On Monday morning I woke up feeling fuzzy and hungover. I was feeling low, even after a successful party and a good meal. Mentally, I was preoccupied. However, I had a typical day of work, writing group, the usual lonely hours in Flatiron between work and writing group.
On Tuesday I decided that despite my emotions (mostly feeling abandoned and sad) I decided to indulge in something rare -- I was going to shop it out. I took the train after work to Soho and stopped in the Nespresso store. Then I walked a few blocks to Barbour.
When people ask me what I want to be like when I'm older, I always see the same thing: a woman with a mature version of my face, wearing a Barbour jacket with a dog tucked under her arm. I see myself ducking underneath a Park Avenue building awning in the rain, and telling my doorman that "I don't think it'll stop today," or something to suggest that we're familiar. Obviously, I never told people this when they asked. The vision is too embarrassing, too rooted in material things. In my mind it's more about having a dog and feeling comfortable wherever I am.
But, you see, I've wanted a Barbour jacket for eleven years now. Several times I've had the money to get one but I've booked trips instead. I opened the door to their shop and twenty minutes later and I was handing over my debit card with sweat running down my face. I left the shop feeling lighter.
Thursday night Alistair and I attended a friends birthday party. His parents have a place on the Upper East side with the most beautiful view of midtown and points south. We left at 9 pm, and went to sleep early like old people.
On Friday one of my new friends invited me to see Dorrance Dance (a modern tap company) at City Center. We grabbed Mediterranean food in Hells Kitchen and rushed over for an 8 pm curtain.
"I secretly love midtown," I said to my friend. "I always agree when people complain because they 'had to go to midtown,' but I actually really like it." The weather was perfect that night. I knew I was in for a sublime evening.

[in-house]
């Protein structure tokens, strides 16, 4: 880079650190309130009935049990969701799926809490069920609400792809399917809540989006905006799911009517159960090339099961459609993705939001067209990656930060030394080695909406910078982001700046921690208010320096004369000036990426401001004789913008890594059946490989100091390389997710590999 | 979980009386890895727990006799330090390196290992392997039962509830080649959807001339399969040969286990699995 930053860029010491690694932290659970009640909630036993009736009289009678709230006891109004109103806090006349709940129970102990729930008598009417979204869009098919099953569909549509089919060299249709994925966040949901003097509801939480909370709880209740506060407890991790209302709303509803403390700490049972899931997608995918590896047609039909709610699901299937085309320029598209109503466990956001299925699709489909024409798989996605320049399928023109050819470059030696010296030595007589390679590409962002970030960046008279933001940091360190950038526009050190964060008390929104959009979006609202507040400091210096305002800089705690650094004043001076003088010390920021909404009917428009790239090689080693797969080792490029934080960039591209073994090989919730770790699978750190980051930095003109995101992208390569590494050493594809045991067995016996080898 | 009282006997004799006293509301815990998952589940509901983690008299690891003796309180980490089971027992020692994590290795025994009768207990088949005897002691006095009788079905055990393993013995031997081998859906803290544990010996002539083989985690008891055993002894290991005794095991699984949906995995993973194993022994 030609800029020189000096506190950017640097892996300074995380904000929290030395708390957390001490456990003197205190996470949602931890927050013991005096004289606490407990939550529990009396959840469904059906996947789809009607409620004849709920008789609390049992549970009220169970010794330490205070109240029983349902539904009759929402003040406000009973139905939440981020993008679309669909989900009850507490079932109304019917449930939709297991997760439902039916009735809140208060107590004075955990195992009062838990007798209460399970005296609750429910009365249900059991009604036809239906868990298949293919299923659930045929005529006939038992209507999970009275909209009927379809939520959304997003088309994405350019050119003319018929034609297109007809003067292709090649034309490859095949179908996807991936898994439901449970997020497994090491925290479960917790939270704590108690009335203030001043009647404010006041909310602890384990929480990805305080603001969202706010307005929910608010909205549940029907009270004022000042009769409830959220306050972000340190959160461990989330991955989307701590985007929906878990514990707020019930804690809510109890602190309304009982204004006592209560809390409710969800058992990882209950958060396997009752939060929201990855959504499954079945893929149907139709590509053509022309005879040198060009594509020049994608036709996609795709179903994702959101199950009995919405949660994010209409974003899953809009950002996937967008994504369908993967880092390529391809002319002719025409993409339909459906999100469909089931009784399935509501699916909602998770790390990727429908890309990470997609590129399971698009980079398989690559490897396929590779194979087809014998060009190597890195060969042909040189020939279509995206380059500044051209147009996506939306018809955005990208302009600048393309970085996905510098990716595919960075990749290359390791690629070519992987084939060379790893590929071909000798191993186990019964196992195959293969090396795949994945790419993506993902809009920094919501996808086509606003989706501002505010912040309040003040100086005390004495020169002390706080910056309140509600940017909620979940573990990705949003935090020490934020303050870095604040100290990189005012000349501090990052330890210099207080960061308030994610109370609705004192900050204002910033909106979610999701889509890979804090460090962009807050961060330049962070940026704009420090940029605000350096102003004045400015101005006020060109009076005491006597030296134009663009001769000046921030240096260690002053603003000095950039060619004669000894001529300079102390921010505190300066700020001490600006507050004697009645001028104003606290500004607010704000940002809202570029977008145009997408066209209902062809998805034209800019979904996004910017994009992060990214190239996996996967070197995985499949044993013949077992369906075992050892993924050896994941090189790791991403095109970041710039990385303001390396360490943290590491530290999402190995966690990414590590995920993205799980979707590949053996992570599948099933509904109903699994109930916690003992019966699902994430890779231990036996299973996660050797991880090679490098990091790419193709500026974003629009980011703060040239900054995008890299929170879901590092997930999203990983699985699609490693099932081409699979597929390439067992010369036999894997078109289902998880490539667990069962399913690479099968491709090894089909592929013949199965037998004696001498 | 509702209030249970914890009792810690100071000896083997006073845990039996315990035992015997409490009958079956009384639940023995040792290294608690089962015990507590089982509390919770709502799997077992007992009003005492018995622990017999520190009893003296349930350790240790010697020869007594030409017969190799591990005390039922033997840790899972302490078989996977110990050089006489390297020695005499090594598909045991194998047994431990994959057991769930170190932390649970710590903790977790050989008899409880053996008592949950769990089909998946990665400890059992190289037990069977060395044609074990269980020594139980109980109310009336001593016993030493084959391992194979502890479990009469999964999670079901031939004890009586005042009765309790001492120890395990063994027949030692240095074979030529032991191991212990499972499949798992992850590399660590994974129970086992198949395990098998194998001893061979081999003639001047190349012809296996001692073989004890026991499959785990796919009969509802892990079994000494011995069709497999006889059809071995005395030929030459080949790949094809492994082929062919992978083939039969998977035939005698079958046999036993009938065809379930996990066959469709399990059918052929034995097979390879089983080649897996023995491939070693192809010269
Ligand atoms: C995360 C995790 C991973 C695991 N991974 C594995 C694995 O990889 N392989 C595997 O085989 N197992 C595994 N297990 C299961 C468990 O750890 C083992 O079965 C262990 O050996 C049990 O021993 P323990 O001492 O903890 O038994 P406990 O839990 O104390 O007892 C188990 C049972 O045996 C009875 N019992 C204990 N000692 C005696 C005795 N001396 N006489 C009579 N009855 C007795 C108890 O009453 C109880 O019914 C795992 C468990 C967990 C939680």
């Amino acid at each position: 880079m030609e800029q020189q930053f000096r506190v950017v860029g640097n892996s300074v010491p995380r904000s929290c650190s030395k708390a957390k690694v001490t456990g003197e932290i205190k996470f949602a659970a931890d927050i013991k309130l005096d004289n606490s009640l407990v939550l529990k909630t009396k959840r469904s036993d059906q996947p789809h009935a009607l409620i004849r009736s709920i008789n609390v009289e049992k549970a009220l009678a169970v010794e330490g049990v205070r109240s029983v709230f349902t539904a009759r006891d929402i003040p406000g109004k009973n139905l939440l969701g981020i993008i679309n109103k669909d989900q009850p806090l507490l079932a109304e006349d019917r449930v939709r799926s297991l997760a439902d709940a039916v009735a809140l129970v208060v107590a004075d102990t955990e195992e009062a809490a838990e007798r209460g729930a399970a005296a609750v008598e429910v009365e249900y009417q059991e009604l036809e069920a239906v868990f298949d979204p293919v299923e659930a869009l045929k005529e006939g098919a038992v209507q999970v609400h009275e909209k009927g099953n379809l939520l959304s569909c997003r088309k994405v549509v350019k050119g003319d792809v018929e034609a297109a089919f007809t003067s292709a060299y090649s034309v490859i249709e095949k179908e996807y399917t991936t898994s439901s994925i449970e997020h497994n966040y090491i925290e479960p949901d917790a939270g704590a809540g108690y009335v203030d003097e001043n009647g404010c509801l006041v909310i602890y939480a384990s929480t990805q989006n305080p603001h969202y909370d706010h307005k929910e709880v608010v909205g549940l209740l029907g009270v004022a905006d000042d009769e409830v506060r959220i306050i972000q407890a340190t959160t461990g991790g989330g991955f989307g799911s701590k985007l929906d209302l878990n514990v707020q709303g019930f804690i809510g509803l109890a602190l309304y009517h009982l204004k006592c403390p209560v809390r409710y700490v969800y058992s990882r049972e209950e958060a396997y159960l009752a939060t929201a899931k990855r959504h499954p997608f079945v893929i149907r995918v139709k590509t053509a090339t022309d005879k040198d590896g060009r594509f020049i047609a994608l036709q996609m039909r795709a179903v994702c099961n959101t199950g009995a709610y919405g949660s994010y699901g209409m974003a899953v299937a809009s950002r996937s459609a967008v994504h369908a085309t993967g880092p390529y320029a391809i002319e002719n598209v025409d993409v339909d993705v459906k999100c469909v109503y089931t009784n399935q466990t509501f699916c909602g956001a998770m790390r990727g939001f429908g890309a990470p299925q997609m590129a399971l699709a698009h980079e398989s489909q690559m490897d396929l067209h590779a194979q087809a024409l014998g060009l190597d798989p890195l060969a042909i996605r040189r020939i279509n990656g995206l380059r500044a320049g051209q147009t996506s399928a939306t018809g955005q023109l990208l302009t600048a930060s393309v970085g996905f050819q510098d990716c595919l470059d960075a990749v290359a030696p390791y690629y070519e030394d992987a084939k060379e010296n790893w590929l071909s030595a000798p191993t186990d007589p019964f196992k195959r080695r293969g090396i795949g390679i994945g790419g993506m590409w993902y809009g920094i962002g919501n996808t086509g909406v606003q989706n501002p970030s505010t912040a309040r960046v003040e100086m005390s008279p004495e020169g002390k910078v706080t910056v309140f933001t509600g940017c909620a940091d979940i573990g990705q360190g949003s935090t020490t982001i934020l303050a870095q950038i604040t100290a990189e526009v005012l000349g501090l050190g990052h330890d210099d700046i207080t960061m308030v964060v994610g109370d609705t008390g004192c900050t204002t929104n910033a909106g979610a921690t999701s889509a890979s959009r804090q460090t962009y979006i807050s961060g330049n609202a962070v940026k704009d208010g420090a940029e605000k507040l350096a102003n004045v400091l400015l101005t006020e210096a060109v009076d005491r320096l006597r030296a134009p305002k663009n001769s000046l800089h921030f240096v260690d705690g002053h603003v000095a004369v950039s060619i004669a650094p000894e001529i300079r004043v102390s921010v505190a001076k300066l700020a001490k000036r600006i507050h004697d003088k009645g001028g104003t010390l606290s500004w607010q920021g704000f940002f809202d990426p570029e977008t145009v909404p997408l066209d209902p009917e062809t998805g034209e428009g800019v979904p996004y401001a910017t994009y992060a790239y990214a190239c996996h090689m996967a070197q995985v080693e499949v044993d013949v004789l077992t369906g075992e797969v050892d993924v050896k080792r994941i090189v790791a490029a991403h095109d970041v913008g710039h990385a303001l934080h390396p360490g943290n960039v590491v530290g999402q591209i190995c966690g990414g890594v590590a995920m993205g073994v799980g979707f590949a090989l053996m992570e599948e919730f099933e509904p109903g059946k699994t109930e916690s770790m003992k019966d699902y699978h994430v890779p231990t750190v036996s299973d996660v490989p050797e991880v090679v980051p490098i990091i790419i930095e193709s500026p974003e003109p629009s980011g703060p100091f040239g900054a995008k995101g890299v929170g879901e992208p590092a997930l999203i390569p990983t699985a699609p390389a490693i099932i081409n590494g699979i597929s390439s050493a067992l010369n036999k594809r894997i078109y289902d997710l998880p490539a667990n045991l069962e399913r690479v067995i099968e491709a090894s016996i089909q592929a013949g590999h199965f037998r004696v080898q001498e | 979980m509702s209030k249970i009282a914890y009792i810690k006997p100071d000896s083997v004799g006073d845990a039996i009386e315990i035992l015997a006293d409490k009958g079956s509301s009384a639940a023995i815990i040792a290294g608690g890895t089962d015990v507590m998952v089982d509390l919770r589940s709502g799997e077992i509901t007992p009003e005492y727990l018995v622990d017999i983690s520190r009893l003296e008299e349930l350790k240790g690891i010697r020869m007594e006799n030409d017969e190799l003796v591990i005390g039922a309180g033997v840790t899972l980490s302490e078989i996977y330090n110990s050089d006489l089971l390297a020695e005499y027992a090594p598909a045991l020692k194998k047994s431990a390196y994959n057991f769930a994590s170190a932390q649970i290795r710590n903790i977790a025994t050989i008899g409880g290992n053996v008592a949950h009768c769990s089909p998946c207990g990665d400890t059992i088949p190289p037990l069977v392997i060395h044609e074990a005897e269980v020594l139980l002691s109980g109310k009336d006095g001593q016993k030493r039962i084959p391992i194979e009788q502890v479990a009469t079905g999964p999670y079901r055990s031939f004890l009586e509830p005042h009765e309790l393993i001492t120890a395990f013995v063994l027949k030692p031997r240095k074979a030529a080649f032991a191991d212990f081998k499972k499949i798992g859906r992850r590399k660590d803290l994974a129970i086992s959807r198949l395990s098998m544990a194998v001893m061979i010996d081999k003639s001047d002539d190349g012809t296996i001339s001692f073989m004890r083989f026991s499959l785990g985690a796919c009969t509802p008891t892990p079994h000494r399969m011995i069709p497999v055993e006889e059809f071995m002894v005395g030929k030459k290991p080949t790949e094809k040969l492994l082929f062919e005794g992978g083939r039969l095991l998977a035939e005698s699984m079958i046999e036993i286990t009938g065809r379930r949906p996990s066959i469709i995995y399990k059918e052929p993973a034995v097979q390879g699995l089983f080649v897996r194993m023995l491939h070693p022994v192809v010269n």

I hadn't been to City Center in ages. It reminded me of the good old days, when I had a dance blog, tons of readers, and I was really committed to being an arts critic. My day job pulled me out of all that, I stopped going to shows, I gave up on being an arts writer or a reporter at all. It's a depressing thought. At some point I had some good momentum, but I took it for granted. The critics I knew are no longer close friends. If I have any great regret in life, perhaps it's this.
Dorrance Dance was clever and electric and definitely worth seeing again at some point. In the dark, with just my program sitting on my lap, I itched for my notebook. I even craved a deadline! How things have changed and all because of me!
Sometimes things just fall apart.
Saturday, the sun shown and we were promised temperatures in the 60s. I put on my new jacket and took a walk with Alistair to run errands. Everyone was out enjoying the sun. We dipped into a market for lunch and bought doughnuts to-go for dessert. Later in the afternoon, I went out and bought a chicken and roasted it for dinner. The recipe I know by heart, so chopping the vegetables, stuffing the cavity felt meditative. We left the windows open and enjoyed the breeze.